Honolulu, Hawaii, February 9-10, 2013
A report from Eric and SteveL for mikescatchreport.com

I arrived at the beach park in the morniing and there were already some people fishing, including at least one fly rod guy, so I walked to the point and began casting around.

The weather was pretty decent with not too much wind. I was using the Abel reel and a 7 weight rod with the Cortland clear line. For awhile I fished a Mantis shrimp pattern I tied but wasn't getting any hits so I switched to a version of the Steve Fly and in a couple casts I had a big one on.

I could tell this fish was big. It kept running and running and running. I looked down into the reel and I could see the backing pile get smaller and smaller and smaller. Luckily the fish stopped and I could start fighting it back in to me. But the real problem was loosing the tip of the rod when the backing knot hit the tip-top and pulled the sections apart. I fought the fish with the remainder of the rod and after awhile I managed to grab the top section and shove it back onto the rod.

The fish ran a couple times then started circling around as it got close. Smaller fish usually come straight in at this point but the big ones always circle. I got a look at it and it was a big boy. Wide and dark across the top. One of the biggest I've seen.

I finally got my hands on the fish, looked like an eight pounder, awkwardly took some pictures before letting it go.

So the weather here has been cool
* and lousy (rain) but that didn’t stop your brother from going out this past Sunday morning to fish. I got a call from him around 9am and he said he had hooked and landed a “kind of big one.” He estimates it must have been around 8 pounds.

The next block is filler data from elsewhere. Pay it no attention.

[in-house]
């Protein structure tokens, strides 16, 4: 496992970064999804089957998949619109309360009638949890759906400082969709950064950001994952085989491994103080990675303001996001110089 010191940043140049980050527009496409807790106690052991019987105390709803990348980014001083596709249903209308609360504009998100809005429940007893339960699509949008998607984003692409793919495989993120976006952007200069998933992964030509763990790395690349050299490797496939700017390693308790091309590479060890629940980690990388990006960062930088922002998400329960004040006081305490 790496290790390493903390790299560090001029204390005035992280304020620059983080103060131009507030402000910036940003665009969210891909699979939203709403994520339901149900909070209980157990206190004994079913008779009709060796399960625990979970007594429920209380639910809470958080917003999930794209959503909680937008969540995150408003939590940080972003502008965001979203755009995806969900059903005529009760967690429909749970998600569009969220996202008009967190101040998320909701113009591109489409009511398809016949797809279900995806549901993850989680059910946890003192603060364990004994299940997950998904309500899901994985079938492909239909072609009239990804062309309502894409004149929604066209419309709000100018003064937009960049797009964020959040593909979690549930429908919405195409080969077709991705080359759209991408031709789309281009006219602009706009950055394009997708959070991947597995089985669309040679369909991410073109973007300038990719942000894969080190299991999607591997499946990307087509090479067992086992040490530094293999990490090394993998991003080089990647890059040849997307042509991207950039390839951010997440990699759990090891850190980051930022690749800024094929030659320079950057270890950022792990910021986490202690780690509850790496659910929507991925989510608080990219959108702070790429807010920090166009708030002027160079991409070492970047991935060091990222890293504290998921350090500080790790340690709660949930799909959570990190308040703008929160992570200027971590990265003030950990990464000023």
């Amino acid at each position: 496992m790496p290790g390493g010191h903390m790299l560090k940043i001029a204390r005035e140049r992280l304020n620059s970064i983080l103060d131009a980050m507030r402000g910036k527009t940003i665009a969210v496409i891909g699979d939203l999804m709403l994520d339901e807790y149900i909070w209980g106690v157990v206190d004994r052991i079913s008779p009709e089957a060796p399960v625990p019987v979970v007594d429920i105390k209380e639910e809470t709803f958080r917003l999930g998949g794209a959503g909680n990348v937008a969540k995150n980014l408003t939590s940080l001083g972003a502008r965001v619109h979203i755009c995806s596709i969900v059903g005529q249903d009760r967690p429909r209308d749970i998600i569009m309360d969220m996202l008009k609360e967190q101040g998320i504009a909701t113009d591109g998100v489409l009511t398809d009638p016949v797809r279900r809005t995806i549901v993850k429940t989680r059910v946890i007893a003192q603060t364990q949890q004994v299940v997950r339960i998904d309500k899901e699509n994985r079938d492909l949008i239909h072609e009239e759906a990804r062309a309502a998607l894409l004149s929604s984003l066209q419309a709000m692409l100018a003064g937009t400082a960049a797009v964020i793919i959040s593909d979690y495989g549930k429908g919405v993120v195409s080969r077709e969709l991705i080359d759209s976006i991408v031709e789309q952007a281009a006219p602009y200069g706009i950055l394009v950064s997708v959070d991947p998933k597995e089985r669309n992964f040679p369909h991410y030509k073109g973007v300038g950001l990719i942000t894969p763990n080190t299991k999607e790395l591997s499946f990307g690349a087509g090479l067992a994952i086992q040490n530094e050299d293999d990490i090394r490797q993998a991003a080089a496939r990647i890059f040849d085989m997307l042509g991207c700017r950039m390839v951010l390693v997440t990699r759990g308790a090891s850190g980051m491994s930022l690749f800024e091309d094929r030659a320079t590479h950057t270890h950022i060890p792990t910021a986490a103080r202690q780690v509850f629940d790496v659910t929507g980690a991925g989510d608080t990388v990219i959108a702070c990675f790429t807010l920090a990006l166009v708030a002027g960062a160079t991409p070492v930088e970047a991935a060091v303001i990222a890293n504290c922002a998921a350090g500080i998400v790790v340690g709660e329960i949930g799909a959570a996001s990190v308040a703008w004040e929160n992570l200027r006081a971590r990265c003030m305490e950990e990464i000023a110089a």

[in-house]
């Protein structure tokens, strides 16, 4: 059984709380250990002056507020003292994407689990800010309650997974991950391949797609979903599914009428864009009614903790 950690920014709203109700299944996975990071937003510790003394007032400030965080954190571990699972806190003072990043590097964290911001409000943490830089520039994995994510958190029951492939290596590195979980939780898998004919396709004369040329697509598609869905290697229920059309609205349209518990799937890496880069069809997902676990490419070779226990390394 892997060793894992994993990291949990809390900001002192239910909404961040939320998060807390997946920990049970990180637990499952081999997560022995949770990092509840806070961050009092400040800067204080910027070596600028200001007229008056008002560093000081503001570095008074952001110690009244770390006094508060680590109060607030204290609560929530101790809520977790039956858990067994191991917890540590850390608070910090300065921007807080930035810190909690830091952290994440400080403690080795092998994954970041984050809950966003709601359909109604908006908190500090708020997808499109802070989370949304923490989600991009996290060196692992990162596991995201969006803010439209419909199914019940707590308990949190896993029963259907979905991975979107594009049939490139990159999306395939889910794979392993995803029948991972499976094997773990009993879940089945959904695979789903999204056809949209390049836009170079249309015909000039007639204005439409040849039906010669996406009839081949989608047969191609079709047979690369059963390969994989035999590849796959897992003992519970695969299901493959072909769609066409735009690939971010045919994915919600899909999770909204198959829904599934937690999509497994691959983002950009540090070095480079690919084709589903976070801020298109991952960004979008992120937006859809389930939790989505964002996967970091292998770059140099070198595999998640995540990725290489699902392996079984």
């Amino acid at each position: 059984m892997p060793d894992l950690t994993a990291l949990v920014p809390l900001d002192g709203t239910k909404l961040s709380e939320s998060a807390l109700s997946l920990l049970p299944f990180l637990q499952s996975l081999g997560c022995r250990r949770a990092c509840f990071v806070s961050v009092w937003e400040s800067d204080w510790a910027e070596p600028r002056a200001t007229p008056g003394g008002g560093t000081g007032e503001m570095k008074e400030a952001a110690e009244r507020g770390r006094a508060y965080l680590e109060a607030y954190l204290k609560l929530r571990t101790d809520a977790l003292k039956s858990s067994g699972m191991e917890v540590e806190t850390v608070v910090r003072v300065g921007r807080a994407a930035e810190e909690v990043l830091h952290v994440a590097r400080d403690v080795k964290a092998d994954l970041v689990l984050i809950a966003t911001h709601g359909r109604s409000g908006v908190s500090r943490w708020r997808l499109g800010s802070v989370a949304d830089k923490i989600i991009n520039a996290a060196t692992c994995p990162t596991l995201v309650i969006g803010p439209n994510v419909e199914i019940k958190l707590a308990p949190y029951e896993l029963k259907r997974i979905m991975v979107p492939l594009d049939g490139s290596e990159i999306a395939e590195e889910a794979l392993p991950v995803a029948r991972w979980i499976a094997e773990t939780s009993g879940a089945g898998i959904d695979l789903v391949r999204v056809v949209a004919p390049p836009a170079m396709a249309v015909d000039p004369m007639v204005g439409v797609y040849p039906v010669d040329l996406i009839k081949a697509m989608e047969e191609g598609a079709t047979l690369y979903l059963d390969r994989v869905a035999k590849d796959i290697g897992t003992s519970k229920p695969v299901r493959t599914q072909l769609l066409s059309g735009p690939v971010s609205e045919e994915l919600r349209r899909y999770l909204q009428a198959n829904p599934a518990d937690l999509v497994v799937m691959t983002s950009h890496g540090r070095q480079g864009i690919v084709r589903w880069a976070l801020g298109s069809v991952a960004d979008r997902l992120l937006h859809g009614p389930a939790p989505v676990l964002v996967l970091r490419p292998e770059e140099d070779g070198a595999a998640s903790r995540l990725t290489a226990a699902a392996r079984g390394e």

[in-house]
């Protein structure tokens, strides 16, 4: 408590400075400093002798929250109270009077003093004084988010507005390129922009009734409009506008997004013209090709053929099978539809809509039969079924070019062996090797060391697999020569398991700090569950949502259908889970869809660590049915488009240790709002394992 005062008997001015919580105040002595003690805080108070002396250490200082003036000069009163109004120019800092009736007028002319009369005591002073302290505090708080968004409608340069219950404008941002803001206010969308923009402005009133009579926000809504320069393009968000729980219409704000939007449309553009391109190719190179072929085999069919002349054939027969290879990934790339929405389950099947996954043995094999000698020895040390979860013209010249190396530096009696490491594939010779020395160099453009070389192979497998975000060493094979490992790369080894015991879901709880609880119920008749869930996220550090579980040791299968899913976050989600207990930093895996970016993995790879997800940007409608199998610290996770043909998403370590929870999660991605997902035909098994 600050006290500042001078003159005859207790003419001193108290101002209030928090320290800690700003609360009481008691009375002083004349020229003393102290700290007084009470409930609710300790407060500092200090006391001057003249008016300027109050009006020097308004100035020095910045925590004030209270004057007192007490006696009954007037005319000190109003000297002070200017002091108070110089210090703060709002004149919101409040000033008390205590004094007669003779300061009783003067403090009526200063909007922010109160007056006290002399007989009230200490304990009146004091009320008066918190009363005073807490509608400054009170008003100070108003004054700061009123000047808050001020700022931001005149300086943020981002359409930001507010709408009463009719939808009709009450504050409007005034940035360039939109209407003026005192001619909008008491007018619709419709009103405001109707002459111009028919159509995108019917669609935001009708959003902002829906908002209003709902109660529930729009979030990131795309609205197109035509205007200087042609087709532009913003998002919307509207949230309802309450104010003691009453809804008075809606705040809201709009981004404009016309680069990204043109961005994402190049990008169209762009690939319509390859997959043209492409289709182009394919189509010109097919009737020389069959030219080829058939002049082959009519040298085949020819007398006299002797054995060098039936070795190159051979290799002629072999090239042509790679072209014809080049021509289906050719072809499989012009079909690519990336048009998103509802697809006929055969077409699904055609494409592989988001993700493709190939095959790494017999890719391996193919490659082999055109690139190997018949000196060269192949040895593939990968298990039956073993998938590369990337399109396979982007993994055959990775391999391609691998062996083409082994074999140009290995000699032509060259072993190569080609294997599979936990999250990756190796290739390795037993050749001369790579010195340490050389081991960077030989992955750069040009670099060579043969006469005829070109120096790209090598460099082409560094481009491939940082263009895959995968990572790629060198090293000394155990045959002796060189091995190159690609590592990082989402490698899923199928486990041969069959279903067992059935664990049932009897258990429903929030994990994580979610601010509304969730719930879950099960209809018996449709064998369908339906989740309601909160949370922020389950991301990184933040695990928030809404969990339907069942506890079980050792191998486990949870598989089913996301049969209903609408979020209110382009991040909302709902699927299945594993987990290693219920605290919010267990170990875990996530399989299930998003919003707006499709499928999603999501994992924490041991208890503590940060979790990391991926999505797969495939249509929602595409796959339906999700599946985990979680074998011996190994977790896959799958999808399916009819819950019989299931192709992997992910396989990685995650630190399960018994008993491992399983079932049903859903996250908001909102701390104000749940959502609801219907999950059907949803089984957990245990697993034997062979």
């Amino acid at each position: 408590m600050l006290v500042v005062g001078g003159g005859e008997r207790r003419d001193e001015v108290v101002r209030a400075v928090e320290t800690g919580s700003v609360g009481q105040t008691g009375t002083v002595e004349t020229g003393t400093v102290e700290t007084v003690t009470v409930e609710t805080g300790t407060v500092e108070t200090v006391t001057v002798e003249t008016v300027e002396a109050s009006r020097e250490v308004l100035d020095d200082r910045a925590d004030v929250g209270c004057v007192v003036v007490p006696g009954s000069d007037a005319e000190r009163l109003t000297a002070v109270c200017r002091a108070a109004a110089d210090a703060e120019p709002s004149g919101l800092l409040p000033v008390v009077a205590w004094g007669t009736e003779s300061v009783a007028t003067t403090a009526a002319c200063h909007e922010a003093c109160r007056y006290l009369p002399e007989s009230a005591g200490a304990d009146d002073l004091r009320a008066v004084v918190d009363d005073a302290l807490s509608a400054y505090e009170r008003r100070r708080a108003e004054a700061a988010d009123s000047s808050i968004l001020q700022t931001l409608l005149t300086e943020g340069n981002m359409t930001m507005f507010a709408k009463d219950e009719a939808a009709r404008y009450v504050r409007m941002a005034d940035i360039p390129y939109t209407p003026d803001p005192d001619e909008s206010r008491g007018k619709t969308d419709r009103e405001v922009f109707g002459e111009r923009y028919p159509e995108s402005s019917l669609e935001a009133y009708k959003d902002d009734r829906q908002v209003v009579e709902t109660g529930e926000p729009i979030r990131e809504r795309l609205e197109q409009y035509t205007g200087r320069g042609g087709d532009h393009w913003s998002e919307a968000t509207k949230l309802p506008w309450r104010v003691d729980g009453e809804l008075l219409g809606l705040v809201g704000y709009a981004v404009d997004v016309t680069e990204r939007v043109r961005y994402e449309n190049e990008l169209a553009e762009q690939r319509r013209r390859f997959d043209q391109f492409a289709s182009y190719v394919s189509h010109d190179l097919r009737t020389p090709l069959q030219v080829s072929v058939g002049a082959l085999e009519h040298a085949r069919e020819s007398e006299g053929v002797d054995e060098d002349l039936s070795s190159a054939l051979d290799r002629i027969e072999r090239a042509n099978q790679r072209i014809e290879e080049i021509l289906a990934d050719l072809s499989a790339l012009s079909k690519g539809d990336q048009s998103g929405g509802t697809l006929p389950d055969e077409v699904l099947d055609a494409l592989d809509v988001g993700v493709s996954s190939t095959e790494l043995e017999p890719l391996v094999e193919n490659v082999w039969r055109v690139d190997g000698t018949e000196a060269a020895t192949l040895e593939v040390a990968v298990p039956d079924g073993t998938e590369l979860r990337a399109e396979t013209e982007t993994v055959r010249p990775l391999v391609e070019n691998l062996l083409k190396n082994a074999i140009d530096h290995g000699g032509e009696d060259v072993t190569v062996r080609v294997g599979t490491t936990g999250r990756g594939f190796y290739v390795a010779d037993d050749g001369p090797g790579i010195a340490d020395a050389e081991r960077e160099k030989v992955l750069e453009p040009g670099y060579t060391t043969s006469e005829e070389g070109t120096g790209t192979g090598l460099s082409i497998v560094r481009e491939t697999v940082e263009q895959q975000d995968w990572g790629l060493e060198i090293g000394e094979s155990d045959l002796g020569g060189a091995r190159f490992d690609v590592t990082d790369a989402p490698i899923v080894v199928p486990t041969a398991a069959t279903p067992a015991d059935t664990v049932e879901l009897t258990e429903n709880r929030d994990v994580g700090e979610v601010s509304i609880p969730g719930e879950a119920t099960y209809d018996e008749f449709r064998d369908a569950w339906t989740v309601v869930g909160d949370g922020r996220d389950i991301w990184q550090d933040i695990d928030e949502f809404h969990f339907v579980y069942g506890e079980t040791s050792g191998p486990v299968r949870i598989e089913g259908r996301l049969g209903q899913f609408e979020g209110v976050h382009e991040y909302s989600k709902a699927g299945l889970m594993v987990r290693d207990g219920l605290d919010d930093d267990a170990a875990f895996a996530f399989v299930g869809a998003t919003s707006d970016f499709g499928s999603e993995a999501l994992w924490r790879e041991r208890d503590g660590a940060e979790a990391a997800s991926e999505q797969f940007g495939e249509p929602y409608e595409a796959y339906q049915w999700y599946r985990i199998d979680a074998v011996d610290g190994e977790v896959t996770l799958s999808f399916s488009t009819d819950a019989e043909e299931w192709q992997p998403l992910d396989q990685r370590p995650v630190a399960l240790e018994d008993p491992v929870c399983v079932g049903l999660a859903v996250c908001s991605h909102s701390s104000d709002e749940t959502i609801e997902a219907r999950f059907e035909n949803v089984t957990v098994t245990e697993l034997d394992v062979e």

I went with Ed at mid-day to fish the rising tide at Hickam and all we did was stand in the water and wind for several hours feeding fish getting chilled. In fact, I am sick now with a cold. And I just got over the Norovirus a couple of weeks ago – that was no fun.

The previous week I went out to one of our spots and pounded the flats as a wintery blast of north wind swept in and was able to catch a large
weke (goatfish) and a small o'io (bonefish).

After that I sat in the parking lot with another fly fisher, Greg, to talk story and thaw out. I couldn’t feel my fingertips and he said he couldn’t feel his toes. I should just stayed home to drink hot cocoa and watch TV. Nahhh, then I would have complained how I wasted my time sitting at home. BUT I got home in time to watch the Super Bowl. Now that was a waste of time. I even dozed through the half-time show and missed the steamy Beyonce performance. Couldn’t believe I did that. I got up in time to watch the second half kick off and the stupid blackout.

The fishing was better the last couple of months. In between the wet weather --hooked six bones on the south shore and one at Hickam. SteveT was able to hook a small one at Hickam but had an
ulua (jack crevalle) charge in to grab it, snapping his tippet.

And I was able to break in my Lamson Litespeed and my custom Sage 6 weight Z-Axis on a six pounder. I have been fishing with much lighter gear lately but I don’t think I want to go much lighter than six weight. I don't want to break any of my 5 weights. I'm saving those for the lunker rainbows that I will catch someday on one of your streams. Is that wishful thinking? I also used my Redington CPX 6 weight one weekend and my G. Loomis on another. I figure I either use them or sell them. I have a redington CPX switch rod somewhere in that pile that is still virgin.

Lately I have been experimenting with
Stroft line to construct my tippets. Super strong and much like the thinnest of Stren Ultra-thin. It’s kind of expensive having to mail order it but I am always game to try other brands of line. The other brand I have played with is Sunline out of Japan. They make one of the few monofilaments that float. Used that to construct some floating furled leaders for Stan Wright, who used it trout fishing on the Missouri River in Montana, flipping hoppers with his Tenkara rod. He really likes it. But we can’t find more line. This was a sample spool that I was able to get from Glenn Ebusuzaki last year. Runs around $18 per spool of 1.5 kilo--around 250 meters.

*The Hawaii definition of 'cool' or 'cold' means the temperature was somewhere between 70 to 78 degrees.